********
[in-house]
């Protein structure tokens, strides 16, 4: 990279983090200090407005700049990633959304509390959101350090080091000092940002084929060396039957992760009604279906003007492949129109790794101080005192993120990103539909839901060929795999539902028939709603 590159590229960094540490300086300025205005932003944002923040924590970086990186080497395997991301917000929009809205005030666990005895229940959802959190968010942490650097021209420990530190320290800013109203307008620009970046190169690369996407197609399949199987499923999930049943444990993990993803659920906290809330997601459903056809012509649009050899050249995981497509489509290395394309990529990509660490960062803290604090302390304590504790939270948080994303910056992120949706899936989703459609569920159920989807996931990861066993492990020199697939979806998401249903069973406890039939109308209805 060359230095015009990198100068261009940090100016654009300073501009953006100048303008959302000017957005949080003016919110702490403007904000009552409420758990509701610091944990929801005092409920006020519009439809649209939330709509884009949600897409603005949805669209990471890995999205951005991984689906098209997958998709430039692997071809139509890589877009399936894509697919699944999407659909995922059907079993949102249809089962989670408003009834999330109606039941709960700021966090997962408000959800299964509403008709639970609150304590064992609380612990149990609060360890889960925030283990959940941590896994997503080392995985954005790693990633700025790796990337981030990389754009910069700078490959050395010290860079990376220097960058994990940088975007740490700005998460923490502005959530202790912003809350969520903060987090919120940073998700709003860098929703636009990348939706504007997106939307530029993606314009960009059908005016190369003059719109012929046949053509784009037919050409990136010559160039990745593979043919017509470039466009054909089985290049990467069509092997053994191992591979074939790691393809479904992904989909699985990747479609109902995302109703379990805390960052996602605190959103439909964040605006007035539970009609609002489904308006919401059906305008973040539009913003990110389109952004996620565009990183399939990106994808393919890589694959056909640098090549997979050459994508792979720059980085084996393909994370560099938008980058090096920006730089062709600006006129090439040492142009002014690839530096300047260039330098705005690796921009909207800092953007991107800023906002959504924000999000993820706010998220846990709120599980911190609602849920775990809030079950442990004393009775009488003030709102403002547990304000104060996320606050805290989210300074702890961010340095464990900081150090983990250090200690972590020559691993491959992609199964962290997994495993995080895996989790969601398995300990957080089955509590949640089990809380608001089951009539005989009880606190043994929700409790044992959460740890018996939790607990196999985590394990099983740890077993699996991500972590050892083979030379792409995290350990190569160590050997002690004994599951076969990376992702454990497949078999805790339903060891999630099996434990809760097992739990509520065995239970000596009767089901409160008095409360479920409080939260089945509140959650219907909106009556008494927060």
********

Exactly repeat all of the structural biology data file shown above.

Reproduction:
[in-house]
């Protein structure tokens, strides 16, 4: 990279983090200090407005700049990633959304509390959101350090080091000092940002084929060396039957992760009604279906003007492949129109790794101080005192993120990103539909839901060929795999539902028939709603 590159590229960094540490300086300025205005932003944002923040924590970086990186080497395997991301917000929009809205005030666990005895229940959802959190968010942490650097021209420990530190320290800013109203307008620009970046190169690369996407197609399949199987499923999930049943444990993990993803659920906290809330997601459903056809012509649009050899050249995981497509489509290395394309990529990509660490960062803290604090302390304590504790939270948080994303910056992120949706899936989703459609569920159920989807996931990861066993492990020199697939979806998401249903069973406890039939109308209805 060359230095015009990198100068261009940090100016654009300073501009953006100048303008959302000017957005949080003016919110702490403007904000009552409420758990509701610091944990929801005092409920006020519009439809649209939330709509884009949600897409603005949805669209990471890995999205951005991984689906098209997958998709430039692997071809139509890589877009399936894509697919699944999407659909995922059907079993949102249809089962989670408003009834999330109606039941709960700021966090997962408000959800299964509403008709639970609150304590064992609380612990149990609060360890889960925030283990959940941590896994997503080392995985954005790693990633700025790796990337981030990389754009910069700078490959050395010290860079990376220097960058994990940088975007740490700005998460923490502005959530202790912003809350969520903060987090919120940073998700709003860098929703636009990348939706504007997106939307530029993606314009960009059908005016190369003059719109012929046949053509784009037919050409990136010559160039990745593979043919017509470039466009054909089985290049990467069509092997053994191992591979074939790691393809479904992904989909699985990747479609109902995302109703379990805390960052996602605190959103439909964040605006007035539970009609609002489904308006919401059906305008973040539009913003990110389109952004996620565009990183399939990106994808393919890589694959056909640098090549997979050459994508792979720059980085084996393909994370560099938008980058090096920006730089062709600006006129090439040492142009002014690839530096300047260039330098705005690796921009909207800092953007991107800023906002959504924000999000993820706010998220846990709120599980911190609602849920775990809030079950442990004393009775009488003030709102403002547990304000104060996320606050805290989210300074702890961010340095464990900081150090983990250090200690972590020559691993491959992609199964962290997994495993995080895996989790969601398995300990957080089955509590949640089990809380608001089951009539005989009880606190043994929700409790044992959460740890018996939790607990196999985590394990099983740890077993699996991500972590050892083979030379792409995290350990190569160590050997002690004994599951076969990376992702454990497949078999805790339903060891999630099996434990809760097992739990509520065995239970000596009767089901409160008095409360479920409080939260089945509140959650219907909106009556008494927060």